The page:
Whitney, Bobby Are No-Shows at Funeral

You may have seen Joanna Molloy's report in the New York Daily News that Whitney Houston skipped her dad's funeral. Well, she also missed the burial. And the lunch for her family that followed at the Fort Lee Hilton.

Houston and husband Bobby Brown did attend the wake the night before for John Houston, who died last week at the age of 82. Apparently the Browns did not use regular fashion etiquette for their appearance. According to sources, Bobby wore a white suit with a white turtleneck. When Whitney took off her long coat, she was sporting a white tank top.

"Everyone else was dressed appropriately," says my spy. Whitney, however, did keep her sunglasses on the whole time she was at the wake. Even though Whitney didn't make her father's own funeral, her staff did.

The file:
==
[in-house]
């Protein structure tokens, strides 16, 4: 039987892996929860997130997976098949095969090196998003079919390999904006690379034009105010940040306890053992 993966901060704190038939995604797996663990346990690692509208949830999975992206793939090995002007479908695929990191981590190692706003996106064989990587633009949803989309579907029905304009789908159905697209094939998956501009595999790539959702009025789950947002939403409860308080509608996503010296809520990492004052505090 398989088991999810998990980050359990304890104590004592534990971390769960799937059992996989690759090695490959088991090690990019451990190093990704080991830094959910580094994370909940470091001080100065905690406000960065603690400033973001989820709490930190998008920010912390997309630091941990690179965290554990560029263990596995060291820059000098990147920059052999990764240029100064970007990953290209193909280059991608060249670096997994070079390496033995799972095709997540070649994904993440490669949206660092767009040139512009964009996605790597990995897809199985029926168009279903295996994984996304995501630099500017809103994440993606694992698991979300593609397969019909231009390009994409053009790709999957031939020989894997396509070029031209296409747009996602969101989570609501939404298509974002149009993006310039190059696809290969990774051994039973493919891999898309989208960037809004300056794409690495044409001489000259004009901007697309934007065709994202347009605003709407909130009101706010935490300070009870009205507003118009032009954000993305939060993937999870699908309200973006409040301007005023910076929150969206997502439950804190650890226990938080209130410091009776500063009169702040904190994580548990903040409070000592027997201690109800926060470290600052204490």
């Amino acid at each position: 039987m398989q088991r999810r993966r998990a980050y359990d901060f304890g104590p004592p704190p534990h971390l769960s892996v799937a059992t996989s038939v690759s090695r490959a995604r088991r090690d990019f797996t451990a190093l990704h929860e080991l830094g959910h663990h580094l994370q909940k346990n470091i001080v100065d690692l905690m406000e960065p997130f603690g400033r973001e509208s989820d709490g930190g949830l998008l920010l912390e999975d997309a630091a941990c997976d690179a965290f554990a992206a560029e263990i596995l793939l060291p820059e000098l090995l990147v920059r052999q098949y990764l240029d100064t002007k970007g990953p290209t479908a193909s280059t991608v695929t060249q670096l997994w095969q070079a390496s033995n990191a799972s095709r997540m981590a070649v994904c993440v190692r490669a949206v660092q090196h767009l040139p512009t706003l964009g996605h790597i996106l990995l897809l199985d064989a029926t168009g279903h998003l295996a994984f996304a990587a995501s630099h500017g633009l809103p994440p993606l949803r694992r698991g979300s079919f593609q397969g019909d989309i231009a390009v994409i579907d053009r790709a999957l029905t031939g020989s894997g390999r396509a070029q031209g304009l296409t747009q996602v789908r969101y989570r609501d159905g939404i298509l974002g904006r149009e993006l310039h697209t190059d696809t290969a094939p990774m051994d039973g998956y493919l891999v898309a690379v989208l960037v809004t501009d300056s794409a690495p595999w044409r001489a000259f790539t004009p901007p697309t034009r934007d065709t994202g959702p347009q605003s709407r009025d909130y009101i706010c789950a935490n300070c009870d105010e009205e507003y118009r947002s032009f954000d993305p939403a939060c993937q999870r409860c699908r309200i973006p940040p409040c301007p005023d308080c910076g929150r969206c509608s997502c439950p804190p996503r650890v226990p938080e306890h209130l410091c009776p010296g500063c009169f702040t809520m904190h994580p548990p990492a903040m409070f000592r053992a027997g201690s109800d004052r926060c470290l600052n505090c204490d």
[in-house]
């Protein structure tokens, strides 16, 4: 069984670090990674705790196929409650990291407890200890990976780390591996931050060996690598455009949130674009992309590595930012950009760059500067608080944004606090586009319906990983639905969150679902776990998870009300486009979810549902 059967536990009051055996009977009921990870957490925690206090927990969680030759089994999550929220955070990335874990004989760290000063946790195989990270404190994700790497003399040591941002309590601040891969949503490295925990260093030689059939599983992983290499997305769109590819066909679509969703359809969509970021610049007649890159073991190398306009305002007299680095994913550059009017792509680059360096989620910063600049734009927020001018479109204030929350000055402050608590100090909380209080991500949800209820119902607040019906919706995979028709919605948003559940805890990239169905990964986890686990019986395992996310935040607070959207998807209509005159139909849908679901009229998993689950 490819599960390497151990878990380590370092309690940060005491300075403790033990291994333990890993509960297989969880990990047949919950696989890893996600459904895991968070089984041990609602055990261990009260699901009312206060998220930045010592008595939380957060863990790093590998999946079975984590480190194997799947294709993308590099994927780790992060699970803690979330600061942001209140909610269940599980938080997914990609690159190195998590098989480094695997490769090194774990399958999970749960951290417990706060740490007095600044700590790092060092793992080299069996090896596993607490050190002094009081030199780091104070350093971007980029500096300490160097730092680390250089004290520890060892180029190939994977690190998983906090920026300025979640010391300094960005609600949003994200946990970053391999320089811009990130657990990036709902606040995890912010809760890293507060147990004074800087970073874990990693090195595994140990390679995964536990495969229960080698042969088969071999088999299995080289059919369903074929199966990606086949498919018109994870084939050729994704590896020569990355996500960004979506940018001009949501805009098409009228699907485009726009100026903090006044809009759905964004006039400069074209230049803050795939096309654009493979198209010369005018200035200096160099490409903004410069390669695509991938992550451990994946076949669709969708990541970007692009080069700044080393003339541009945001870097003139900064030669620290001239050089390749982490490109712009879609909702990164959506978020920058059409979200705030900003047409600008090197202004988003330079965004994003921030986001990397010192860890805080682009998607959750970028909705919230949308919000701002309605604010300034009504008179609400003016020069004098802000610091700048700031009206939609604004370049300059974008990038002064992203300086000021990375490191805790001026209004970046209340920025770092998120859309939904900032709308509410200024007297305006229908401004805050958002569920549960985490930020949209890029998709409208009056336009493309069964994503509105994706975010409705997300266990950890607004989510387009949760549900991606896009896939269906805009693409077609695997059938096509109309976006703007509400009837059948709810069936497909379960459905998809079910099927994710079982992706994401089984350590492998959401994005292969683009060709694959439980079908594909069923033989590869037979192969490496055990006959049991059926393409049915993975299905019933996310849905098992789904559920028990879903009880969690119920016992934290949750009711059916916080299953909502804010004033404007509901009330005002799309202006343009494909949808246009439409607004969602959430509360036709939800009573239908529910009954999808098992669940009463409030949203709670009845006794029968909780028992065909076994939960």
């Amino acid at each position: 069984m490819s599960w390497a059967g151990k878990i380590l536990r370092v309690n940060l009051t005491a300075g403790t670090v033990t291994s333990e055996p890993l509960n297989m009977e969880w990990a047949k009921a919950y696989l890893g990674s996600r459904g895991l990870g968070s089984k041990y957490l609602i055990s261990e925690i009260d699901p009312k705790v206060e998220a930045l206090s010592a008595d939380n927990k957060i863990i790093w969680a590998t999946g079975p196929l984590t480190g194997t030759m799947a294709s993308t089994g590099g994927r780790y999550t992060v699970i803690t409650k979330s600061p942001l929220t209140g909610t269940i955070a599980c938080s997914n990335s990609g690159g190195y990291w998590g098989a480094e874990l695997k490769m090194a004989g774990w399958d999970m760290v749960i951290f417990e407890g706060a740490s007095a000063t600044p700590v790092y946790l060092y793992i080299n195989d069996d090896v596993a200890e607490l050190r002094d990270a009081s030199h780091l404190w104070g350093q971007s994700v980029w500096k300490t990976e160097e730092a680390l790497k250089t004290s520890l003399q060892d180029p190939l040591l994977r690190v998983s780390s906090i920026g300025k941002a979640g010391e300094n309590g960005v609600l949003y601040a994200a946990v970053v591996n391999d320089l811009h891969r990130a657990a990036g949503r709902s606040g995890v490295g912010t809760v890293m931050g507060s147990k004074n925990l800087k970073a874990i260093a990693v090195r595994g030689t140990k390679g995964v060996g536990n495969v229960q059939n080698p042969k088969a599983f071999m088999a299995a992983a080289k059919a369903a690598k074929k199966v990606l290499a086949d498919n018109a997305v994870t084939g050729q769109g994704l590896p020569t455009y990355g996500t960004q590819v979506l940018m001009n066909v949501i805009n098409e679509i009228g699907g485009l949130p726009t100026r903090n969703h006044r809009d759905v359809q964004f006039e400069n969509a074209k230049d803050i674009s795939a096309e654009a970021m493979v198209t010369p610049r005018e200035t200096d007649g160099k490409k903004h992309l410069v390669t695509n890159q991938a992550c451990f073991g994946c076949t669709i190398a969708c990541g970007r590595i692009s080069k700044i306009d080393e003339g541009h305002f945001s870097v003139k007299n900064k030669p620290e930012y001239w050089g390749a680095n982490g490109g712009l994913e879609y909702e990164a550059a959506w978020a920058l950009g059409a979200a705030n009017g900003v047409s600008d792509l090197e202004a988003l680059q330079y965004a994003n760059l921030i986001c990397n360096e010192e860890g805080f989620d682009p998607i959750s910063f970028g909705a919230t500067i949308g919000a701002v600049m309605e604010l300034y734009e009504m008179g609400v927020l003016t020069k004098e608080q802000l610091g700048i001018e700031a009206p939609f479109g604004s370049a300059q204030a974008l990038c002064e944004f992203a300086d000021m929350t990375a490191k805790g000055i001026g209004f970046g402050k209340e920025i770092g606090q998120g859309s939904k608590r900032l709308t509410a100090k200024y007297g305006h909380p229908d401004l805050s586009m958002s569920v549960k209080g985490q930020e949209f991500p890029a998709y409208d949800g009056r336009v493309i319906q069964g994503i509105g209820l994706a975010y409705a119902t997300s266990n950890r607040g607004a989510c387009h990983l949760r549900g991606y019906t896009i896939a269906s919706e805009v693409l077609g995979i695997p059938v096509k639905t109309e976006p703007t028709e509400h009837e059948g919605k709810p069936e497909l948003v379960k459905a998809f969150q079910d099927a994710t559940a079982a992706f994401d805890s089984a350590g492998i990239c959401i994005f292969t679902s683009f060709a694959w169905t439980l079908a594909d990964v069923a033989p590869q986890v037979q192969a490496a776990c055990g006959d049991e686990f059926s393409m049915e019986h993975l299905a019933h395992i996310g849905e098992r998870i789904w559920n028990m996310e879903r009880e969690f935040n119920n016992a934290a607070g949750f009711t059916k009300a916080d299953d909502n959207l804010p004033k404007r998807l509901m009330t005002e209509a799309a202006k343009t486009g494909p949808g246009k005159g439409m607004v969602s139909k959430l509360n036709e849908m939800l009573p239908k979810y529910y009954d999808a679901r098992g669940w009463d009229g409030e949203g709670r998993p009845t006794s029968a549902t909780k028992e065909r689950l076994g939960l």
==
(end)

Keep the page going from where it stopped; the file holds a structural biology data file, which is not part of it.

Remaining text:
Her talent agent, Nicole David, even spoke at the service. All of the staff from Nippy Inc. were there, as well as Whitney's publicist, Nancy Seltzer.

So what happened?

"The cars went to Whitney's house in Mendham, so they were expecting to pick her up," my source reports. "But Whitney and Bobby partied all night, and they sent the cars away. Whitney is not a morning person. The service was set for 11 a.m."

None of this went over too well with Whitney's family, the rest of whom managed to make it. And don't believe the story that Whitney wanted to avoid the press. "The burial was private. No one would have seen her," my source says. "And there was a little press at the church, but not enough to cause trouble. She just didn't want to go. I think it's unforgivable."

Jacko's 'Victim' Bought $2.3 Million House